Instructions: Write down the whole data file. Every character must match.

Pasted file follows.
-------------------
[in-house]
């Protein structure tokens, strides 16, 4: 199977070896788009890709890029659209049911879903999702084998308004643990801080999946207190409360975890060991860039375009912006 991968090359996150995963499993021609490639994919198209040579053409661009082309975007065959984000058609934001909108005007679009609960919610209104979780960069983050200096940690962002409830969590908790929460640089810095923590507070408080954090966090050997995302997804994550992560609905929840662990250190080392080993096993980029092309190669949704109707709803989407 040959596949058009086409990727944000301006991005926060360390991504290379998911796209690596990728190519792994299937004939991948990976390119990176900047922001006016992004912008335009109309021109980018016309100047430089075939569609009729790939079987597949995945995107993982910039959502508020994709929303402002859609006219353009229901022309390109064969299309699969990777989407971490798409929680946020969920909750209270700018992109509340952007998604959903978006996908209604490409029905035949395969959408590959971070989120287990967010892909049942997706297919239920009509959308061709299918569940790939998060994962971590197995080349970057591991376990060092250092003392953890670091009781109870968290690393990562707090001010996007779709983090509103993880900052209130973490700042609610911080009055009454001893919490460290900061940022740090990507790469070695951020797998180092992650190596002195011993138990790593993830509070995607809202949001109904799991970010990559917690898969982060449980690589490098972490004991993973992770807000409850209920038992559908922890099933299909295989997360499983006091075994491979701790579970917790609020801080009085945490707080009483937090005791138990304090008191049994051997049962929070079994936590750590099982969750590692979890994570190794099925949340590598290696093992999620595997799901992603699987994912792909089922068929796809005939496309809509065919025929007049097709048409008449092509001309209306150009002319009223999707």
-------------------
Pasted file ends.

[in-house]
């Protein structure tokens, strides 16, 4: 199977070896788009890709890029659209049911879903999702084998308004643990801080999946207190409360975890060991860039375009912006 991968090359996150995963499993021609490639994919198209040579053409661009082309975007065959984000058609934001909108005007679009609960919610209104979780960069983050200096940690962002409830969590908790929460640089810095923590507070408080954090966090050997995302997804994550992560609905929840662990250190080392080993096993980029092309190669949704109707709803989407 040959596949058009086409990727944000301006991005926060360390991504290379998911796209690596990728190519792994299937004939991948990976390119990176900047922001006016992004912008335009109309021109980018016309100047430089075939569609009729790939079987597949995945995107993982910039959502508020994709929303402002859609006219353009229901022309390109064969299309699969990777989407971490798409929680946020969920909750209270700018992109509340952007998604959903978006996908209604490409029905035949395969959408590959971070989120287990967010892909049942997706297919239920009509959308061709299918569940790939998060994962971590197995080349970057591991376990060092250092003392953890670091009781109870968290690393990562707090001010996007779709983090509103993880900052209130973490700042609610911080009055009454001893919490460290900061940022740090990507790469070695951020797998180092992650190596002195011993138990790593993830509070995607809202949001109904799991970010990559917690898969982060449980690589490098972490004991993973992770807000409850209920038992559908922890099933299909295989997360499983006091075994491979701790579970917790609020801080009085945490707080009483937090005791138990304090008191049994051997049962929070079994936590750590099982969750590692979890994570190794099925949340590598290696093992999620595997799901992603699987994912792909089922068929796809005939496309809509065919025929007049097709048409008449092509001309209306150009002319009223999707």